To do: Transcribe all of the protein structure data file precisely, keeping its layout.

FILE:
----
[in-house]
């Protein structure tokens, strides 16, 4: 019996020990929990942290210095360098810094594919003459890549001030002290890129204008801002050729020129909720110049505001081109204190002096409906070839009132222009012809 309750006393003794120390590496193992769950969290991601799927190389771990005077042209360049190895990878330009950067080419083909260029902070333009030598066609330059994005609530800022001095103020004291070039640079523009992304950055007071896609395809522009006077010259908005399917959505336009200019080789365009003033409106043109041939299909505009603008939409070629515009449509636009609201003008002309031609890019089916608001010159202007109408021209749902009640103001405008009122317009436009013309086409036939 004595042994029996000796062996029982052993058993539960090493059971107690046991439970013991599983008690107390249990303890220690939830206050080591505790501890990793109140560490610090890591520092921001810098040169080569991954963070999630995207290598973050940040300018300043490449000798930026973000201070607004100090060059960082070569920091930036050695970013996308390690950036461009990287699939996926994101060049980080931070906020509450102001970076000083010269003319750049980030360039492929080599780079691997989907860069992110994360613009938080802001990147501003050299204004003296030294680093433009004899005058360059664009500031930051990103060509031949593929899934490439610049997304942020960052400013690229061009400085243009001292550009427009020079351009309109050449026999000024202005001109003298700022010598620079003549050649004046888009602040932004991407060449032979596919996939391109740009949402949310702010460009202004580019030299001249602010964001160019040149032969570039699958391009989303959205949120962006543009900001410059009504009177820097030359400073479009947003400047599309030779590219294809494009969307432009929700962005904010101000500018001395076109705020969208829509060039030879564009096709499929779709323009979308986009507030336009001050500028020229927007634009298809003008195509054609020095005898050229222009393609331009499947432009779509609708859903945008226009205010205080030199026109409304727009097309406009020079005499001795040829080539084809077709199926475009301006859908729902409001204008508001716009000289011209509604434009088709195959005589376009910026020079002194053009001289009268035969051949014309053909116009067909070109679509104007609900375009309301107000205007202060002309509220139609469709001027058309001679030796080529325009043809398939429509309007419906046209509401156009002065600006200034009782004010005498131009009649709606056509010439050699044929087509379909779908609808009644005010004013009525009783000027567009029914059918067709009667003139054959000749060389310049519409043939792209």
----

[in-house]
């Protein structure tokens, strides 16, 4: 019996020990929990942290210095360098810094594919003459890549001030002290890129204008801002050729020129909720110049505001081109204190002096409906070839009132222009012809 309750006393003794120390590496193992769950969290991601799927190389771990005077042209360049190895990878330009950067080419083909260029902070333009030598066609330059994005609530800022001095103020004291070039640079523009992304950055007071896609395809522009006077010259908005399917959505336009200019080789365009003033409106043109041939299909505009603008939409070629515009449509636009609201003008002309031609890019089916608001010159202007109408021209749902009640103001405008009122317009436009013309086409036939 004595042994029996000796062996029982052993058993539960090493059971107690046991439970013991599983008690107390249990303890220690939830206050080591505790501890990793109140560490610090890591520092921001810098040169080569991954963070999630995207290598973050940040300018300043490449000798930026973000201070607004100090060059960082070569920091930036050695970013996308390690950036461009990287699939996926994101060049980080931070906020509450102001970076000083010269003319750049980030360039492929080599780079691997989907860069992110994360613009938080802001990147501003050299204004003296030294680093433009004899005058360059664009500031930051990103060509031949593929899934490439610049997304942020960052400013690229061009400085243009001292550009427009020079351009309109050449026999000024202005001109003298700022010598620079003549050649004046888009602040932004991407060449032979596919996939391109740009949402949310702010460009202004580019030299001249602010964001160019040149032969570039699958391009989303959205949120962006543009900001410059009504009177820097030359400073479009947003400047599309030779590219294809494009969307432009929700962005904010101000500018001395076109705020969208829509060039030879564009096709499929779709323009979308986009507030336009001050500028020229927007634009298809003008195509054609020095005898050229222009393609331009499947432009779509609708859903945008226009205010205080030199026109409304727009097309406009020079005499001795040829080539084809077709199926475009301006859908729902409001204008508001716009000289011209509604434009088709195959005589376009910026020079002194053009001289009268035969051949014309053909116009067909070109679509104007609900375009309301107000205007202060002309509220139609469709001027058309001679030796080529325009043809398939429509309007419906046209509401156009002065600006200034009782004010005498131009009649709606056509010439050699044929087509379909779908609808009644005010004013009525009783000027567009029914059918067709009667003139054959000749060389310049519409043939792209």